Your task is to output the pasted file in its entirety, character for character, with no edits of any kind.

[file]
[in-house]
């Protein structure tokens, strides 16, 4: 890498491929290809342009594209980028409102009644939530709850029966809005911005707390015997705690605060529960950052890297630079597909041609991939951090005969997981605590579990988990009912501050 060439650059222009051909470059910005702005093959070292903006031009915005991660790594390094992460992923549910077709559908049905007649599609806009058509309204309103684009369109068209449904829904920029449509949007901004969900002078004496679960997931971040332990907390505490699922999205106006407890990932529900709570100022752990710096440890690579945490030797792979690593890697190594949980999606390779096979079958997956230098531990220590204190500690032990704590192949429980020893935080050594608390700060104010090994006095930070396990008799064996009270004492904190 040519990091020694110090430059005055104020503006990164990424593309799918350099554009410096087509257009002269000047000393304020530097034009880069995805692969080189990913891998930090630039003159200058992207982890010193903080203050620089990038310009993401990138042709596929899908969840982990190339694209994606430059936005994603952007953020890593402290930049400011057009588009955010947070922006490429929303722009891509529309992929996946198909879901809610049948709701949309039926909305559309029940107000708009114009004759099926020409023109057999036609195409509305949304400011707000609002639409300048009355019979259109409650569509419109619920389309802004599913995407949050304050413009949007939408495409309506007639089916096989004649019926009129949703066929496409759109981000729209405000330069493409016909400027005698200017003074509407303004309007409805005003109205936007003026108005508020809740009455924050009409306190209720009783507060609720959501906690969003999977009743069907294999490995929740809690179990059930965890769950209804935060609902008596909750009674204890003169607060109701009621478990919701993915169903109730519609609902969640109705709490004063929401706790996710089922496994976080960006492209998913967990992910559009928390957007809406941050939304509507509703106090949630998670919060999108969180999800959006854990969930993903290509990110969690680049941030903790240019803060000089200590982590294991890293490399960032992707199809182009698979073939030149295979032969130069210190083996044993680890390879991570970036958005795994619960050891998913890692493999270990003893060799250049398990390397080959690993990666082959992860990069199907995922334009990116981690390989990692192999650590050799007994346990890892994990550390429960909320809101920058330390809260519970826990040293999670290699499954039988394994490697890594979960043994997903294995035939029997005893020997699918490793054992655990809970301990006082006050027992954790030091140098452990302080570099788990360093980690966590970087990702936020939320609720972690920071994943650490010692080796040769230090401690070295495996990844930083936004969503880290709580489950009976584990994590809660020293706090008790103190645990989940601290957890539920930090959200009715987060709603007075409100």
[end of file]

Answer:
[in-house]
């Protein structure tokens, strides 16, 4: 890498491929290809342009594209980028409102009644939530709850029966809005911005707390015997705690605060529960950052890297630079597909041609991939951090005969997981605590579990988990009912501050 060439650059222009051909470059910005702005093959070292903006031009915005991660790594390094992460992923549910077709559908049905007649599609806009058509309204309103684009369109068209449904829904920029449509949007901004969900002078004496679960997931971040332990907390505490699922999205106006407890990932529900709570100022752990710096440890690579945490030797792979690593890697190594949980999606390779096979079958997956230098531990220590204190500690032990704590192949429980020893935080050594608390700060104010090994006095930070396990008799064996009270004492904190 040519990091020694110090430059005055104020503006990164990424593309799918350099554009410096087509257009002269000047000393304020530097034009880069995805692969080189990913891998930090630039003159200058992207982890010193903080203050620089990038310009993401990138042709596929899908969840982990190339694209994606430059936005994603952007953020890593402290930049400011057009588009955010947070922006490429929303722009891509529309992929996946198909879901809610049948709701949309039926909305559309029940107000708009114009004759099926020409023109057999036609195409509305949304400011707000609002639409300048009355019979259109409650569509419109619920389309802004599913995407949050304050413009949007939408495409309506007639089916096989004649019926009129949703066929496409759109981000729209405000330069493409016909400027005698200017003074509407303004309007409805005003109205936007003026108005508020809740009455924050009409306190209720009783507060609720959501906690969003999977009743069907294999490995929740809690179990059930965890769950209804935060609902008596909750009674204890003169607060109701009621478990919701993915169903109730519609609902969640109705709490004063929401706790996710089922496994976080960006492209998913967990992910559009928390957007809406941050939304509507509703106090949630998670919060999108969180999800959006854990969930993903290509990110969690680049941030903790240019803060000089200590982590294991890293490399960032992707199809182009698979073939030149295979032969130069210190083996044993680890390879991570970036958005795994619960050891998913890692493999270990003893060799250049398990390397080959690993990666082959992860990069199907995922334009990116981690390989990692192999650590050799007994346990890892994990550390429960909320809101920058330390809260519970826990040293999670290699499954039988394994490697890594979960043994997903294995035939029997005893020997699918490793054992655990809970301990006082006050027992954790030091140098452990302080570099788990360093980690966590970087990702936020939320609720972690920071994943650490010692080796040769230090401690070295495996990844930083936004969503880290709580489950009976584990994590809660020293706090008790103190645990989940601290957890539920930090959200009715987060709603007075409100």